A and B (Parental Alienation): A tragedy in 4 parts

Image: Public Domain, via Piqsels

Yesterday four judgments of Mr Justice Keehan in the case A and B (Parental Alienation) were published on the Courts and Tribunals Judiciary website. Together they amount to some 151 paragraphs. As the subject matter is I'm sure of considerable interest to very many family lawyers and others, I thought it might be helpful to provide a very brief summary of the judgments.

The case concerned two children, Child A and Child B, now aged 15 and 12. The mother was born in Armenia, and the father was born in Russia. They married in Moscow in 2005, and shortly after the first child was born they moved to London.

The parents separated in 2012 and in 2014 a shared care order was made by Pauffley J, by consent, providing for the children to spend equal times with each parent.

Keehan J takes up the story:

"Very sadly, ... in the following year, particularly in March 2015, were a series of allegations made by the mother against the father which involved the police and/or the local authority. Ultimately, no action was taken but it took a considerable period of time for the Crown Prosecution Service to notify the father that a decision had been made not to prosecute him. In November 2018, further allegations were made by the mother against the father in relation to the children and then in early November 2018, the mother made an application to vary the order of Pauffley J. She sought to suspend the shared care arrangements. Those applications were refused. Shortly thereafter, Child B refused to go to his father's home and then contact began to fail. In December 2018 the children did attend contact with the father but failed to engage with him."

The father applied for a child arrangements order in March 2019.

Expert evidence was obtained from a child psychiatrist and Dr Janine Braier, a well renowned psychologist in the field of parental alienation, assisted by a Ms Karen Woodall.

The experts agreed that the mother had alienated the children from the father, and Dr Braier said that the children were at grave risk of physical and emotional harm if they continued to suffer parental alienation and splitting from their father. 

At a hearing in November last year Keehan J found that the mother had caused both of the children serious emotional harm in alienating them from their father, and decided on the "powerful evidence" before him, supported by the expert opinion of Dr Braier and Ms Woodall, that he should transfer residence from the mother to the father.

Keehan J's order provided that there should be "a period of therapeutic intervention by Ms Woodall to repair the emotional damage the children had suffered, to assist the children in settling with their father, and to assist the mother to understand the role that she had played and the harm that she had caused the children, so that, in the course of time, it would be possible for contact to be re-established between the children and the mother." As part of this process Keehan J set out a potential roadmap of when contact could restart in ideal circumstances and, subject to positive progress, how the contact could increase over a period of time.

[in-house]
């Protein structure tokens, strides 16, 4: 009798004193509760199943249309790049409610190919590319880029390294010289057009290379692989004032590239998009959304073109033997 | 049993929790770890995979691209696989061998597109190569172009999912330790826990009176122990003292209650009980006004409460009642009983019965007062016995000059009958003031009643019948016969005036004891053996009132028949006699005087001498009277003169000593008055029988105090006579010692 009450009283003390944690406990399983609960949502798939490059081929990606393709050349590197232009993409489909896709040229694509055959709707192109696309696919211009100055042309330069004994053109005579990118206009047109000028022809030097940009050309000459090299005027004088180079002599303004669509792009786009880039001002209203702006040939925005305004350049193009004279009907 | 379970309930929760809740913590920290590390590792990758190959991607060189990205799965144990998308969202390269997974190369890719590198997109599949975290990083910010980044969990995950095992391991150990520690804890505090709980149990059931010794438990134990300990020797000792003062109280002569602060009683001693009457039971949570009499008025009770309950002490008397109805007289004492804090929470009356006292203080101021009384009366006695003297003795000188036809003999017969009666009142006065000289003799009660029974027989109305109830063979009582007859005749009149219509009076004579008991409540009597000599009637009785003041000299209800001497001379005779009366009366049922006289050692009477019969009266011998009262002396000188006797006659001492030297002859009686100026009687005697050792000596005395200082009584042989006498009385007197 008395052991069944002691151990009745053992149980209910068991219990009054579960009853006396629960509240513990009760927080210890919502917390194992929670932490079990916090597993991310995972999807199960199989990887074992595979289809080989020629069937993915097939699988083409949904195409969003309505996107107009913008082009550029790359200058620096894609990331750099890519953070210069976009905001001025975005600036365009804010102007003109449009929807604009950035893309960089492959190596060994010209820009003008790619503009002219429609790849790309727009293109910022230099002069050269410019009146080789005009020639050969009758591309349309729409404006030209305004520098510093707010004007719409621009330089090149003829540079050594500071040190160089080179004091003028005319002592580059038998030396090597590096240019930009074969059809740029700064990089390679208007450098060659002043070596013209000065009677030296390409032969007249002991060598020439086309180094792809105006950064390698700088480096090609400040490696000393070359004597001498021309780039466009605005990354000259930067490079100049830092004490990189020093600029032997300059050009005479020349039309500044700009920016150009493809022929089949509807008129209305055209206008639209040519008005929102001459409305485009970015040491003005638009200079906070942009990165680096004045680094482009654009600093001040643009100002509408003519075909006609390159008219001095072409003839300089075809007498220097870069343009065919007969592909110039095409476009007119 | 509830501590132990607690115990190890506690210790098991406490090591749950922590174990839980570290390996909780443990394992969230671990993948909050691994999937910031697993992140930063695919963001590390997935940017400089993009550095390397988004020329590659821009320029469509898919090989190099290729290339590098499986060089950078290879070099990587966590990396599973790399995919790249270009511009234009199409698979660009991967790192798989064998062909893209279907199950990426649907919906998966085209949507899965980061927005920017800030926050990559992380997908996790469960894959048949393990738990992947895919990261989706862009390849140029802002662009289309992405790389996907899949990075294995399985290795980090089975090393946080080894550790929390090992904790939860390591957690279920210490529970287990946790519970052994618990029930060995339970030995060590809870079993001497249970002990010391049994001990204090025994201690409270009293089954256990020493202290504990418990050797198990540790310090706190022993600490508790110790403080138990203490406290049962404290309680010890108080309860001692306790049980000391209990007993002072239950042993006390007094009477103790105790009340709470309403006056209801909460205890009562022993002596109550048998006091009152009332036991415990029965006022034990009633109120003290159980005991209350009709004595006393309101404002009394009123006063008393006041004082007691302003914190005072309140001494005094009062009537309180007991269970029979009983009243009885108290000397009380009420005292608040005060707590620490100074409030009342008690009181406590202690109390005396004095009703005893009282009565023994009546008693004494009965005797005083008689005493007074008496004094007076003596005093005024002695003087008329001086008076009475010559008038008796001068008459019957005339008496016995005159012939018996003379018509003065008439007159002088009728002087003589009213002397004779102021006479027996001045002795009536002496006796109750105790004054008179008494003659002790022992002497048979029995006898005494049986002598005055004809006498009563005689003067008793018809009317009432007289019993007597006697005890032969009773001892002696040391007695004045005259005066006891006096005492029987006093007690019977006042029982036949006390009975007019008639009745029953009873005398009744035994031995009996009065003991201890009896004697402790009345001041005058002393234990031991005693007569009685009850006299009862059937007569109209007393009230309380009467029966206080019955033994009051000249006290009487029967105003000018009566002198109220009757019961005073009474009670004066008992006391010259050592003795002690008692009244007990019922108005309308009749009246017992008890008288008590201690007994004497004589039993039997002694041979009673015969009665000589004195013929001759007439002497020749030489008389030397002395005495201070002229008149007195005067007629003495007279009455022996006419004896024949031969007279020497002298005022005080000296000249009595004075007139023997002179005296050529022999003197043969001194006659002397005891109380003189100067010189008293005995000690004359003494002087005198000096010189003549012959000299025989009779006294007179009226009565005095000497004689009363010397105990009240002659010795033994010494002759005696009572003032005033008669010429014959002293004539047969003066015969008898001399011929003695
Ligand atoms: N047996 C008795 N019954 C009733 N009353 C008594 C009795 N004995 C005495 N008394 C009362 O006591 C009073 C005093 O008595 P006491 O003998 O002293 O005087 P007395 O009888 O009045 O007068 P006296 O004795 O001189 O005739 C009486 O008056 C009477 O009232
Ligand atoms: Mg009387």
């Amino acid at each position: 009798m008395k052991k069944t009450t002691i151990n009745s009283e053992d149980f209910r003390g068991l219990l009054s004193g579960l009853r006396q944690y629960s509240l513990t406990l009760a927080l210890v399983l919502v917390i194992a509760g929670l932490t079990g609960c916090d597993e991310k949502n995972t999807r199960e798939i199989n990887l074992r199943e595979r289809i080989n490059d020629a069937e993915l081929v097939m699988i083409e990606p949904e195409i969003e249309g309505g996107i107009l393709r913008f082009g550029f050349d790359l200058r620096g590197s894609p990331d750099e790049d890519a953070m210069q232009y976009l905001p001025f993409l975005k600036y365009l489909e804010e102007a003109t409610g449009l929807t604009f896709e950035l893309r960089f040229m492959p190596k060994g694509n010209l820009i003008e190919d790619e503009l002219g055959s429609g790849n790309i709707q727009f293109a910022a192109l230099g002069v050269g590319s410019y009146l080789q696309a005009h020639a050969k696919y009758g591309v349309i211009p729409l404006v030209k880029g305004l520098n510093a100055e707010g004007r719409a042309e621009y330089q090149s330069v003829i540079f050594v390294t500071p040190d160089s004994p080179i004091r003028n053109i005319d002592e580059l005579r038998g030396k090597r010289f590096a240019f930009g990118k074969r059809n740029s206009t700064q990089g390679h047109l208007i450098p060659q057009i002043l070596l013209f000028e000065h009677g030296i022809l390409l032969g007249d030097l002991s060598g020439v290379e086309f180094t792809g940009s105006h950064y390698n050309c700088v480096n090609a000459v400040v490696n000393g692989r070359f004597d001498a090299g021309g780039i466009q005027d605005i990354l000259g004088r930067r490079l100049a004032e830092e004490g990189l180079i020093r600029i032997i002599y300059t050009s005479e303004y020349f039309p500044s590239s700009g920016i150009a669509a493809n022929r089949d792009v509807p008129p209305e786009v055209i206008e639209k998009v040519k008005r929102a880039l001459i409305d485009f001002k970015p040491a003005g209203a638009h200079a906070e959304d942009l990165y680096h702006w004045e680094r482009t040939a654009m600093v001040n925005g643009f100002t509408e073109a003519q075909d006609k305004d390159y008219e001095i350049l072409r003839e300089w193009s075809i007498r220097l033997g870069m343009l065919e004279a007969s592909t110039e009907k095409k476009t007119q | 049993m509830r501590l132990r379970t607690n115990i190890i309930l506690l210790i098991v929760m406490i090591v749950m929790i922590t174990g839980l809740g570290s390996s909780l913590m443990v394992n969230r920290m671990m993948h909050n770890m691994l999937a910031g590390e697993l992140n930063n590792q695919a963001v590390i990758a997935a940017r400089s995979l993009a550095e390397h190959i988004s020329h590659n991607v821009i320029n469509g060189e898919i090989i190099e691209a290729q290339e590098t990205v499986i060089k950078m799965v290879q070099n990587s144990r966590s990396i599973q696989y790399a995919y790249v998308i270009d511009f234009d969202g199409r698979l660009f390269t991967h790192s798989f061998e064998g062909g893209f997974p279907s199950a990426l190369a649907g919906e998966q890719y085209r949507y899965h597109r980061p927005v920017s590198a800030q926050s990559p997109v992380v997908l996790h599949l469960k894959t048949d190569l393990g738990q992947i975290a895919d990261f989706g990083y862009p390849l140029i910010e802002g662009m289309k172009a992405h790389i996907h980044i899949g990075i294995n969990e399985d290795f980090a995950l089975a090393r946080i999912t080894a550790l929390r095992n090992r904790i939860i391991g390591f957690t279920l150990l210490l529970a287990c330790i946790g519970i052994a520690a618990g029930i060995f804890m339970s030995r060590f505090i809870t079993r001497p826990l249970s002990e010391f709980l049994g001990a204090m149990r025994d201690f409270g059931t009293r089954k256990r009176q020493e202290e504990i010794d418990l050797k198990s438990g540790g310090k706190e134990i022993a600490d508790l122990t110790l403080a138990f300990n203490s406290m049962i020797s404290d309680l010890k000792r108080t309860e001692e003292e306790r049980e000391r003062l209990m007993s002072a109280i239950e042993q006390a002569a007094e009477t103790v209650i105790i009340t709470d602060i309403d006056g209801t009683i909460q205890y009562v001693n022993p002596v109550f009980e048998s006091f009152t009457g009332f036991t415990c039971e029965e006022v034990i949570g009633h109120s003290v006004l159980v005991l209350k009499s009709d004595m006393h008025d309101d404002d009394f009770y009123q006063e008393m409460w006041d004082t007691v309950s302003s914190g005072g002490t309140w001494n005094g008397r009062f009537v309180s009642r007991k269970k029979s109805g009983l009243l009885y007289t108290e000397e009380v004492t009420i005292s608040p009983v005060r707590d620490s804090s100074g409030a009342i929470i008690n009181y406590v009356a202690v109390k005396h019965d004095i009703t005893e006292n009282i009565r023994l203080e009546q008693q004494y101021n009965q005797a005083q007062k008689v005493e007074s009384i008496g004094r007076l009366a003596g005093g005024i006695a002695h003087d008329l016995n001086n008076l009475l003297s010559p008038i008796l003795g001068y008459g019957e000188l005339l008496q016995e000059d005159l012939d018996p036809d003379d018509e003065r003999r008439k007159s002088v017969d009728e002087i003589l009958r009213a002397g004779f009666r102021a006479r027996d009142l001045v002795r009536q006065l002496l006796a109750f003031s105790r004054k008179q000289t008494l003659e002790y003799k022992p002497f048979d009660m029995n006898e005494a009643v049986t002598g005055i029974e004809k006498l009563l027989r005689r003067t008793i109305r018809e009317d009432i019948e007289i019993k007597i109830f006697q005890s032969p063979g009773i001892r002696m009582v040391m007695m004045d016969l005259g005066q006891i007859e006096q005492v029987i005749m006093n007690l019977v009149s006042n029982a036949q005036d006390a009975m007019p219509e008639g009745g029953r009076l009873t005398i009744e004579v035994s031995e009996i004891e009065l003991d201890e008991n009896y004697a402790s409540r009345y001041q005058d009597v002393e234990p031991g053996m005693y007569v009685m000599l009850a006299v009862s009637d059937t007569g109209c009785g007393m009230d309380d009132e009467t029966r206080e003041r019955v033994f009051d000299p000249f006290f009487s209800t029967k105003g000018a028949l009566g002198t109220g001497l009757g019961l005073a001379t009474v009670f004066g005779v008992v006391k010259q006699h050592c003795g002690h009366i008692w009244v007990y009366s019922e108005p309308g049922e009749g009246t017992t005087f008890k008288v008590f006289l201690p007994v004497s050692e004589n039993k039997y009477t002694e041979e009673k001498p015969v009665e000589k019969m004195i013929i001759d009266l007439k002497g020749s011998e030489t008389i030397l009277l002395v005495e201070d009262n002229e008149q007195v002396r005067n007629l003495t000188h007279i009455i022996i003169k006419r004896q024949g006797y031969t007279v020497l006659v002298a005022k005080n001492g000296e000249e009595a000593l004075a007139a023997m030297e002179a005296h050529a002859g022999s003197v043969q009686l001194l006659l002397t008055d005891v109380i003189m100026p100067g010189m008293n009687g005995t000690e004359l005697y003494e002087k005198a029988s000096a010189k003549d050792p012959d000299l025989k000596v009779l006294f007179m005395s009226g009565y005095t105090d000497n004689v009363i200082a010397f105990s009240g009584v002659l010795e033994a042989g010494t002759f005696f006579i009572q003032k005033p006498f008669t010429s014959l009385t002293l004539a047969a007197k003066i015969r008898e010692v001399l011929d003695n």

The events that followed were summarised in the 3rd judgment (which actually dealt with a costs application by the father), thus:

"Unfortunately, as I set out in a postscript to the judgment of 25th November [i.e. the 2nd judgment], the children left their father's home on two occasions, 26th November and 2nd December, and were only returned to their father's care with the assistance of officers of the Metropolitan Police. In consequence of these events, the case was listed of the court's own motion for a directions hearing on 8th December 2020. At this hearing I suspended the operation of the contact route map".

The final hearing took place in July, to determine the issue of the mother's contact.

Ms Woodall prepared a roadmap for contact, which provided "for very restrictive contact to the mother, both supervised direct and supervised indirect contact by Zoom." The reason for it being so restrictive was due to the mother's lack of engagement, and lack of acceptance of her past role.

Keehan J had "no hesitation" in accepting Ms Woodall's recommendation.

The four judgments can also be found on Bailii, in HTML rather than PDF format, here: No.1, No.2, No.3, No.4.